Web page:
With the elder population, a practitioner will eventually confront the “Medicaid divorce,” in which the parties may consider divorce so that the spouse on his/her way to a nursing home can qualify for Medicaid. That way, the thinking goes, the assets of the non-institutionalized spouse don’t have to be directed toward long-term-care costs.
First, divorce attorneys should work with experienced elder counsel in cases involving Medicaid. The area is too complex and dynamic to navigate without such assistance. Often, at the outset, the lawyer may find that there are options other than a divorce that may accomplish the parties’ goals.
Second, consider the statutory requirement that the marriage is “irretrievably broken.” Is this true in the divorce at issue? If the sole purpose of the divorce is Medicaid planning, that would suggest fraud. Or could you argue that the financial consequences of looming long-term care expenses have made the marriage untenable — and, therefore, the marriage is “irretrievably broken”?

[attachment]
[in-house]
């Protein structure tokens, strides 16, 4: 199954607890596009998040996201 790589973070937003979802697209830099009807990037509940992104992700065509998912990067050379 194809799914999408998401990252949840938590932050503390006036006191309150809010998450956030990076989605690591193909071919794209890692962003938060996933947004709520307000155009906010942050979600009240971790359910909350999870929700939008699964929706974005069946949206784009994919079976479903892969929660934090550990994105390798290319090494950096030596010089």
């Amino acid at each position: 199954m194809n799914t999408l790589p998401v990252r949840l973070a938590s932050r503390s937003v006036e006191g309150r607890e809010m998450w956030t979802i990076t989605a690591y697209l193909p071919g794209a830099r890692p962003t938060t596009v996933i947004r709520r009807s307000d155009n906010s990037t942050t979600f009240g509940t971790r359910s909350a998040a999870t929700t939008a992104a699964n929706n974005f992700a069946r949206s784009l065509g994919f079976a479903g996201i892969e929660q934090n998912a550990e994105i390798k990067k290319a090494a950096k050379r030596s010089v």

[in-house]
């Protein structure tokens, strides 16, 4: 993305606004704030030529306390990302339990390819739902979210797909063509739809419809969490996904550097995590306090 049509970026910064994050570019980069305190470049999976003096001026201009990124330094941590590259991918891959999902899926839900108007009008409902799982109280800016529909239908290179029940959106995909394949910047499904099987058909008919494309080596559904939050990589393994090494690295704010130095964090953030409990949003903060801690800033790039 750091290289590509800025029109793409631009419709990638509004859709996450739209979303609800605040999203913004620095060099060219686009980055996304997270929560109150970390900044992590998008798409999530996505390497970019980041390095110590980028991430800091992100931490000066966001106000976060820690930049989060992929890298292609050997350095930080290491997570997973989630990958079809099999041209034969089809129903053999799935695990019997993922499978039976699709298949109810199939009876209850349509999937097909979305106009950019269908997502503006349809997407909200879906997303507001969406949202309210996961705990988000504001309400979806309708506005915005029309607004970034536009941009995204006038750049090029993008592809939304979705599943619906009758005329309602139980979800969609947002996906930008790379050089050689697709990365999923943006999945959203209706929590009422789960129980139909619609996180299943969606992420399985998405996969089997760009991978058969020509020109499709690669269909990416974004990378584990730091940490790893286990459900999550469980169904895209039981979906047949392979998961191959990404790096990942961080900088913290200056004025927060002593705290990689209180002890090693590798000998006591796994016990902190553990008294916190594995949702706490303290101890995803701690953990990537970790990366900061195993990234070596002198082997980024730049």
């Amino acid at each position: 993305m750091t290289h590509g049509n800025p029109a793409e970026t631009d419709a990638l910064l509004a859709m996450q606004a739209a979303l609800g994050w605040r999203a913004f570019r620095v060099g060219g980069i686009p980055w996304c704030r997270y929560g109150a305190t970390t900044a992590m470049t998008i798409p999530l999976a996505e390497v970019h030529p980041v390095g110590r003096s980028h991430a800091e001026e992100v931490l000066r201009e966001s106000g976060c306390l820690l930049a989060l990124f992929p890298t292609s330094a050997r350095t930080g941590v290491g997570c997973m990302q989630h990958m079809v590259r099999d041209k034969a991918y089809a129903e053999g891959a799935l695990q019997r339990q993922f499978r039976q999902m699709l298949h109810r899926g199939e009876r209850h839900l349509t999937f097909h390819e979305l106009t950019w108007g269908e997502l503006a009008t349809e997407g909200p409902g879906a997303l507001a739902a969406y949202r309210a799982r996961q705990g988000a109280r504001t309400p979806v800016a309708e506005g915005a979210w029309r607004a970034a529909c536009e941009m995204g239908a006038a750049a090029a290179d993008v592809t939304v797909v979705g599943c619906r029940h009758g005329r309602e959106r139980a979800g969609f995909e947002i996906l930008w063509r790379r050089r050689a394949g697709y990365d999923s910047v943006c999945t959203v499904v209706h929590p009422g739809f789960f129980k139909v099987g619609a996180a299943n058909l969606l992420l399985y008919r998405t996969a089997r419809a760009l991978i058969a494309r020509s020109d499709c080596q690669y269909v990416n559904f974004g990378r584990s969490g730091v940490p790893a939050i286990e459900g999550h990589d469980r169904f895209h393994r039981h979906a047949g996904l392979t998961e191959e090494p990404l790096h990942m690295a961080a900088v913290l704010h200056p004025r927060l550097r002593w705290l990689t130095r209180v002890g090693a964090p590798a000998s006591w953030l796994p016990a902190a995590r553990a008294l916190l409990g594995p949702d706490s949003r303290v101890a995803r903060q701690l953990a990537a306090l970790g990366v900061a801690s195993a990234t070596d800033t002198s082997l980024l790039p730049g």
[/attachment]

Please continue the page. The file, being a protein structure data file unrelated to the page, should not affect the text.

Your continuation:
Third, although the agreement may incorporate an ostensibly imbalanced financial settlement, it must be framed in accordance with our alimony and property division laws. To the parties, it may be Medicaid planning; to the court, it’s a divorce.
Fourth, in drafting any agreement that seeks to accomplish Medicaid planning goals, practitioners must consider the public policy of many states, including Massachusetts, that to the extent possible, neither spouse should become a public charge as a result of the divorce.